Home » Departments » To Our Core

Coming home to grace

One disciple’s journey to Jesus leads to unexpected places

by Zach Spidel

Experiencing God’s love and grace: We value the free gift of salvation in Christ Jesus and the transforming power of the Holy Spirit.

It was 2 a.m., on a school night during my seventh-grade year when I realized that Jesus loved me. The discovery gripped me with a mixture of laughter and weeping. My nose ran unchecked and tears streamed down my face onto the Bible cradled in my lap. They marked the words I had just read to my heart’s great joy: “Come to me, all you who are weary and carrying heavy burdens . . .”

Those words astonished me, because I knew they were spoken by a living person, not some character in an antiquated story. I knew that the offer was good and how desperately I needed it. Most wonderfully, I knew that at that very moment, the One who made this offer did so with only love in His heart.

At first, though, I came hesitantly. While my heart reached out to accept His offer, my head remained incredulous. I couldn’t reconcile the conflicting notions that the God who knew my secrets also loved me with a passion that could rob those secrets of their shame. But the message of His costly, cross-shaped love had been made plausible to me by the flesh it wore at Fairview BIC (Englewood, Ohio). The memory of that fellowship paved the way for me to come fully to Jesus that night, despite my doubts. I came to Him, because I discovered that He had already come for me.

That experience was the beginning of my journey with Jesus, and grace has been my second home ever since.

After high school, I left Englewood to attend college and then seminary. There, I grew in my understanding of the grace that had seemed so unfathomable to me that night five years before. Yet with this new knowledge, the mystery and magnificence of the grace that had first moved my heart began to fade.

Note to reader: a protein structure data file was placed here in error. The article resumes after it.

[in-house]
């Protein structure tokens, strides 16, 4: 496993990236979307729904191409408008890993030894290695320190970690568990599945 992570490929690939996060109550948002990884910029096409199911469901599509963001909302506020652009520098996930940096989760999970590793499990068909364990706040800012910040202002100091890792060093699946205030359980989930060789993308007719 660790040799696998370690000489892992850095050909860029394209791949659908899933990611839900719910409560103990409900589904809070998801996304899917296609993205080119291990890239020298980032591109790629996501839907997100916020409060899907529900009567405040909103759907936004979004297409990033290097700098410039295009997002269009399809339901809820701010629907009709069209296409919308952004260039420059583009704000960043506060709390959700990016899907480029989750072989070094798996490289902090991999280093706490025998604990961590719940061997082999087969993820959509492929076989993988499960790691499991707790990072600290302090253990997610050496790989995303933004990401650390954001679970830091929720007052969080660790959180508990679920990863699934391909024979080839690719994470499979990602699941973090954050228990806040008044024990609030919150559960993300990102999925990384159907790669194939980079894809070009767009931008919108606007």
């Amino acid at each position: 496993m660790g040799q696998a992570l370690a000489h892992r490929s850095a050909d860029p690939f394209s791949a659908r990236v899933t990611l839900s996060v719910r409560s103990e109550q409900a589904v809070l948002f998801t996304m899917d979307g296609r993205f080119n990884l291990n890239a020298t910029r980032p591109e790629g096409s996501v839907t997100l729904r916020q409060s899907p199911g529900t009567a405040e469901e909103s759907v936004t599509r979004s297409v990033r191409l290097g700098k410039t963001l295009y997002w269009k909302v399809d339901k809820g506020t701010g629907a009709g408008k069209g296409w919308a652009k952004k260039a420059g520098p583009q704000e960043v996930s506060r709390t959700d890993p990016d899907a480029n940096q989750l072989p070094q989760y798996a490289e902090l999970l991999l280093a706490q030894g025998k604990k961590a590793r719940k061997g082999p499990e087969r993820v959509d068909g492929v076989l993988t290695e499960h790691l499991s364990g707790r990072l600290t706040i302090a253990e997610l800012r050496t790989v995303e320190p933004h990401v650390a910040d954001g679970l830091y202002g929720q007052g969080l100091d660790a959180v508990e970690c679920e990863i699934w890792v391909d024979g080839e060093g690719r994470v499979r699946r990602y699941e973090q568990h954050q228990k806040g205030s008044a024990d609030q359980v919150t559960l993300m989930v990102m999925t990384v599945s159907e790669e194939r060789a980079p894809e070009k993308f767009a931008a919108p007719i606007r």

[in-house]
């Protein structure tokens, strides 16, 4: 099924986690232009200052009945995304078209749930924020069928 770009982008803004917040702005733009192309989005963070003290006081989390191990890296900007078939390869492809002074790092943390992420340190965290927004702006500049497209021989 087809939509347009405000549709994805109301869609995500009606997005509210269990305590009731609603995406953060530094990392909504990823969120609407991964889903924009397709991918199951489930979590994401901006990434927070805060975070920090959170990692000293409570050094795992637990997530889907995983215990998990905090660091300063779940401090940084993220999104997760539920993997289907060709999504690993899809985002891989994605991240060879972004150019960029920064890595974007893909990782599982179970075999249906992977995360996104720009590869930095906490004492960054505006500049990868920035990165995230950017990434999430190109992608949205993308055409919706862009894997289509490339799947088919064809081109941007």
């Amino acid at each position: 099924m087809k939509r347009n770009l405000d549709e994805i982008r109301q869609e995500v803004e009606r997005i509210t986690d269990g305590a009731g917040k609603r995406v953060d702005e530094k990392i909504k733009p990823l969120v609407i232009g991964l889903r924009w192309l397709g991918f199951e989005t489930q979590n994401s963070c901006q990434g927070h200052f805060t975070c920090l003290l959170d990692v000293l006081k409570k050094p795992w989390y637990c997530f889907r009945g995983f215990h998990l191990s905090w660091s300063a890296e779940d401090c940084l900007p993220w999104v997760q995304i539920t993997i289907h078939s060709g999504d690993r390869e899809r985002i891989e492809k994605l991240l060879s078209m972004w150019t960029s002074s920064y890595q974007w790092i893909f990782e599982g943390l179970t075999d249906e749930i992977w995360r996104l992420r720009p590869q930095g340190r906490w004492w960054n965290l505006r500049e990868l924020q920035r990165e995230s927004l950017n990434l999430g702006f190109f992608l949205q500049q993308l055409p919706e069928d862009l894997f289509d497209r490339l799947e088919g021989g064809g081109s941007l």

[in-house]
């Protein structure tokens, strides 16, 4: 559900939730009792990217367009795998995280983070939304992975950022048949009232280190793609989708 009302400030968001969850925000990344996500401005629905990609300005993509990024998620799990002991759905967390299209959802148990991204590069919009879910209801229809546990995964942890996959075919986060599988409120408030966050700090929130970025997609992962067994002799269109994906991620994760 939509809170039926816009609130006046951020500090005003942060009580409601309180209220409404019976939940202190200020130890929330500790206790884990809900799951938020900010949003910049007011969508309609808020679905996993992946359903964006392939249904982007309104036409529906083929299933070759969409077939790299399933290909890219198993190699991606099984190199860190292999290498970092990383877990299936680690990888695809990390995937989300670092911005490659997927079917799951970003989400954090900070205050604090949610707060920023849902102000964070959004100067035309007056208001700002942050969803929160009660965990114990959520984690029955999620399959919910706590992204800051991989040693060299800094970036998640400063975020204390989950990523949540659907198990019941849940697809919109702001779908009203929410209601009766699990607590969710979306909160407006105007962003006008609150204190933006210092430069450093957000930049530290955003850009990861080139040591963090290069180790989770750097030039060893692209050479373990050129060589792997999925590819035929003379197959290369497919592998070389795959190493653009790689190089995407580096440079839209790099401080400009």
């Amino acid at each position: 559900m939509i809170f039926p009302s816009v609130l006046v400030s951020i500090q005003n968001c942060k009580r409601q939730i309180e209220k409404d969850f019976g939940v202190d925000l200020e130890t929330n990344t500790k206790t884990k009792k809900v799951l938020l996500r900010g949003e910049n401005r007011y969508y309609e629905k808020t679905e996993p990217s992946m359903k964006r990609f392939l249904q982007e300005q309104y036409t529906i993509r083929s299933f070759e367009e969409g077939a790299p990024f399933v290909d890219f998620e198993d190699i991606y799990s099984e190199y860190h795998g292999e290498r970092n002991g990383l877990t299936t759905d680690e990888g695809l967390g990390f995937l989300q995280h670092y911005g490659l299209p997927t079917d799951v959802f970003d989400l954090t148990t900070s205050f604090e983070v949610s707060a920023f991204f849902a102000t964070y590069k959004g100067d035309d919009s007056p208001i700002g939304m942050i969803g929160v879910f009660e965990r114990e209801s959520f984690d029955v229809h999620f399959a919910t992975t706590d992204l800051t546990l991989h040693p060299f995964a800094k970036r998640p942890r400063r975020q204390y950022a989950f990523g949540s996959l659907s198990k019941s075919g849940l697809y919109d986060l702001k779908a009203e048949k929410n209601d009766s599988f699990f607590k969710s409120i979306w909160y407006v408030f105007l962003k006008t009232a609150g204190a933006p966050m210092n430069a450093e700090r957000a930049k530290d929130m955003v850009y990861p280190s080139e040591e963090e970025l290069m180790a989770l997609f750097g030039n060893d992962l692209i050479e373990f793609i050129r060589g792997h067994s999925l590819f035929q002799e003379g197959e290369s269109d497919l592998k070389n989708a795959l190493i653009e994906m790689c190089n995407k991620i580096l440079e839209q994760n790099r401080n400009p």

Following graduation, I was surprised when God led me back to Englewood, back to where I’d begun. Initially, I felt ambivalent about going back to where I’d started. After years in the rarefied atmosphere of seminary, here I was again, engaged in devotional Bible Studies and popcorn prayers, worshipping with friends who had never heard of Kierkegaard or Moltmann. But also, here I was again, crying for joy at the gift of grace, struggling to bend the knowledge of my head to serve the older knowledge God had given to my heart. I had come home again to grace.

I do not regret my sojourn. There were some lessons that required me to leave home to learn. Yet those lessons only came to mean something, only really became a part of me, when the road bent round again and led me back to where I began—to the place where I could integrate those lessons and test their worth.

As a follower of Jesus, I know that grace plays a similar role in my life. It is the home God has provided for my soul, the place where all my journeys begin and end, and the only place from which I can make any sense of this world. I am glad to be home.

This article originally appeared in the spring 2013 issue of In Part magazine.
Zach Spidel

Zach Spidel graduated from Princeton (N.J.) Theological Seminary in 2011. He’s pastor of The Shepherd’s Table, a new site of Fairview BIC with a vision to serve the urban neighborhoods of Dayton, Ohio.

More "To our Core"

No boundaries

Christ’s call to limitless love of God and neighbor

Guardrails, centerlines, and travel lanes

Limits and leeway on the highway of biblical interpretation

The beauty in the mess

Following Jesus and finding community

Related articles

  • How does Pietism shape our stories of conversion and faith?
  • Lessons from conversations on homosexuality, the Gospel, and the BIC Church

  • Our book club has a diversity of faith perspectives, so when I acted as the moderator on the night our book club discussed the novel Gilead by Marilynne Robinson, I wasn’t sure what the reaction would be.

Comments

There are currently no comments for this story. Be the first!

Post new comment

Your email will not be made public.
Tip: You may use <strong> and <em> HTML tags if you want.
By clicking "save," I affirm that I have expressed my thoughts with civility, courtesy, and respect. I understand that while thoughtful disagreement is fine, personal attacks, prejudicial assumptions, and insensitive language are unacceptable and will not be published.